How to Hit a Straight Golf Shot

By Deborah Cohn
Going back to the basics in your stance and swing can help you hit straight shots, even on the tightest of golf courses.
Going back to the basics in your stance and swing can help you hit straight shots, even on the tightest of golf courses.

Whether you are a novice at the game of golf, or you have been playing for years, you know how frustrating it can be to make a clean swing and a straight shot. The smallest changes in your posture, your grip, your positioning above the ball, your swing or your follow through can make or break a shot–or an entire game. Golfers spend years trying to perfect their form, but sometimes it’s just a matter of getting back to basics.

Image at caramarketinggolf.com

Keep your right-hand grip more relaxed, and your left-hand grip tighter. Stand behind the ball and size up the line and target.

Stand facing the ball. Turn your left shoulder until it is perpendicular with the target line. Keep both of your feet together.

Make sure your distance from the ball is about three-quarters of the length of your arm.

Take a small step forward with your left foot in the direction of your target. With your right foot, take a normal step backward. Make sure your feet stay shoulder-width apart.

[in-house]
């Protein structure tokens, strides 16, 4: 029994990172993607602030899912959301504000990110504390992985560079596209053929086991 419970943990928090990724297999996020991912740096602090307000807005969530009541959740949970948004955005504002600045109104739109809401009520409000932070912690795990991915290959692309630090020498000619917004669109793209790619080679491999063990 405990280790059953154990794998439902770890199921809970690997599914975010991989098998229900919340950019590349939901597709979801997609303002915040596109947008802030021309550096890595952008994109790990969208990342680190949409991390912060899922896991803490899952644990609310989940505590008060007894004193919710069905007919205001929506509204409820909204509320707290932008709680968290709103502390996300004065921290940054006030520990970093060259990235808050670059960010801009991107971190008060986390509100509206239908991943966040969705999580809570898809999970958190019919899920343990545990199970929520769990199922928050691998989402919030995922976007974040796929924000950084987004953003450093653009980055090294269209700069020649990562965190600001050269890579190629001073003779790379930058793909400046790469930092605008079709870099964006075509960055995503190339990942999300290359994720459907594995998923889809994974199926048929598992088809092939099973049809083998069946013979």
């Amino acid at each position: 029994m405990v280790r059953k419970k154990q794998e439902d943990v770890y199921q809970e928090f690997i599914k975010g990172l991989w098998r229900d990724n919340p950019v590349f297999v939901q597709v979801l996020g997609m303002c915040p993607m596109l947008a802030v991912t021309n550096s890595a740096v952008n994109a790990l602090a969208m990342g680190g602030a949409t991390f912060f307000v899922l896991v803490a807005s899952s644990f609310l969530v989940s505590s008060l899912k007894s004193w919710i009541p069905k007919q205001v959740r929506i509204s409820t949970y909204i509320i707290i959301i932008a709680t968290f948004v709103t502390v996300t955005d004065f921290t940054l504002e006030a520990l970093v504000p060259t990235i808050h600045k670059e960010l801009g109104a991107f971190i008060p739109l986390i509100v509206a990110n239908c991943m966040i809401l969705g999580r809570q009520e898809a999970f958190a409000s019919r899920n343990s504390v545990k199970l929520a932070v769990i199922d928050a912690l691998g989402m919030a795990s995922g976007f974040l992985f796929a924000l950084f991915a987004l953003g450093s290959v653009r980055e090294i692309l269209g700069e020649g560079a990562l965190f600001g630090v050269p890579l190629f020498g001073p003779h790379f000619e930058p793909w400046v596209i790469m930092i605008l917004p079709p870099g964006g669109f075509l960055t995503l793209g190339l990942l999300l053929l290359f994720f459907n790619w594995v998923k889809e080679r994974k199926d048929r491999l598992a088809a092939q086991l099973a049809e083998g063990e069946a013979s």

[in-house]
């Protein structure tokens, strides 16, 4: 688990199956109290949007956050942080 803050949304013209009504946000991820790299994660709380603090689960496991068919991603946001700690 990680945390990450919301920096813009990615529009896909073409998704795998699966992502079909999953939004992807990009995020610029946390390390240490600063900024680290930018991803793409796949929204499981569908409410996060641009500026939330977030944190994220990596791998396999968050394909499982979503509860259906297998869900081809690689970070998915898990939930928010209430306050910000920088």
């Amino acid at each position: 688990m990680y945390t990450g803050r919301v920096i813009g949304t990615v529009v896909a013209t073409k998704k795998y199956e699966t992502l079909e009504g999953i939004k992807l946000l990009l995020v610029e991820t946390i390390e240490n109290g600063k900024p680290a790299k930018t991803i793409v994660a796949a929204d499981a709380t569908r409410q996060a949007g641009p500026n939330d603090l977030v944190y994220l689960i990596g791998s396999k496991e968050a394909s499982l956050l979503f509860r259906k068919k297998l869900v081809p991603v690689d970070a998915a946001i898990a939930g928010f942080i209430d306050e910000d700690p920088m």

Position yourself in a forward press. Start with your hands directly over the ball, and move them slightly in front of the ball below.

Pull your club back, making sure to keep the line straight to the top of your back-swing, in parallel to the ground.

Keep eye contact with the back of the ball, just a bit above the equator of the ball.

As you swing, thrust the swing forward at the top, along the same path that you brought the swing back. Keep your head down when you hit the ball. Follow the swing through until the club touches your back. Your shot should be perfectly straight.

About the Author

Deborah has been creating and managing web content for over ten years. She has a BA in creative writing from Sarah Lawrence College and an MFA in screenwriting from The American Film Institute. Her writing has appeared in the Netbook web guides, and she has created and managed content for Yahoo, ABC.com, and dozens of websites ranging from web comics to IBM and GE.

Photo Credits

  • Brand X Pictures/Brand X Pictures/Getty Images
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